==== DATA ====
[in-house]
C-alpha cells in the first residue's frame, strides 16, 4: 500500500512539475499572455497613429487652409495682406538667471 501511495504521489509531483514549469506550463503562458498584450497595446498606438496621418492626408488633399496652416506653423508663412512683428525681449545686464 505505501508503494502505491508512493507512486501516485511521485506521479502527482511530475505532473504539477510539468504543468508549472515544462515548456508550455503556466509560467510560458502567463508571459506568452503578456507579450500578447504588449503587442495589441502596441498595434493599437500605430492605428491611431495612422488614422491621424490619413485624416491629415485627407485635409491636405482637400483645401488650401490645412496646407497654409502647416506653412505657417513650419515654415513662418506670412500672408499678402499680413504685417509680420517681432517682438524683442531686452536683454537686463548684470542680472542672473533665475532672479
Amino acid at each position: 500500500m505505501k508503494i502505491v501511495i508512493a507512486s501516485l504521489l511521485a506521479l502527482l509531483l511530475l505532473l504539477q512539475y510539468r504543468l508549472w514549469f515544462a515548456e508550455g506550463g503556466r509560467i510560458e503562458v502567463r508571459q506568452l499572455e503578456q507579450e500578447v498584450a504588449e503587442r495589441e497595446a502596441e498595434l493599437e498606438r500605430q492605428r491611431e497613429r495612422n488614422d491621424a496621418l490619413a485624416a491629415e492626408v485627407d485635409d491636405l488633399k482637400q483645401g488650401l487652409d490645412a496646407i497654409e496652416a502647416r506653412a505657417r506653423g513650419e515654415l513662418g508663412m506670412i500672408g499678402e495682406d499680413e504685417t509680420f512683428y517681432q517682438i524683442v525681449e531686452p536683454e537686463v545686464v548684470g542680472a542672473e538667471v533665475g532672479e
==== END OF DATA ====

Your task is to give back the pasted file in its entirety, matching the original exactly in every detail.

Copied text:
[in-house]
C-alpha cells in the first residue's frame, strides 16, 4: 500500500512539475499572455497613429487652409495682406538667471 501511495504521489509531483514549469506550463503562458498584450497595446498606438496621418492626408488633399496652416506653423508663412512683428525681449545686464 505505501508503494502505491508512493507512486501516485511521485506521479502527482511530475505532473504539477510539468504543468508549472515544462515548456508550455503556466509560467510560458502567463508571459506568452503578456507579450500578447504588449503587442495589441502596441498595434493599437500605430492605428491611431495612422488614422491621424490619413485624416491629415485627407485635409491636405482637400483645401488650401490645412496646407497654409502647416506653412505657417513650419515654415513662418506670412500672408499678402499680413504685417509680420517681432517682438524683442531686452536683454537686463548684470542680472542672473533665475532672479
Amino acid at each position: 500500500m505505501k508503494i502505491v501511495i508512493a507512486s501516485l504521489l511521485a506521479l502527482l509531483l511530475l505532473l504539477q512539475y510539468r504543468l508549472w514549469f515544462a515548456e508550455g506550463g503556466r509560467i510560458e503562458v502567463r508571459q506568452l499572455e503578456q507579450e500578447v498584450a504588449e503587442r495589441e497595446a502596441e498595434l493599437e498606438r500605430q492605428r491611431e497613429r495612422n488614422d491621424a496621418l490619413a485624416a491629415e492626408v485627407d485635409d491636405l488633399k482637400q483645401g488650401l487652409d490645412a496646407i497654409e496652416a502647416r506653412a505657417r506653423g513650419e515654415l513662418g508663412m506670412i500672408g499678402e495682406d499680413e504685417t509680420f512683428y517681432q517682438i524683442v525681449e531686452p536683454e537686463v545686464v548684470g542680472a542672473e538667471v533665475g532672479e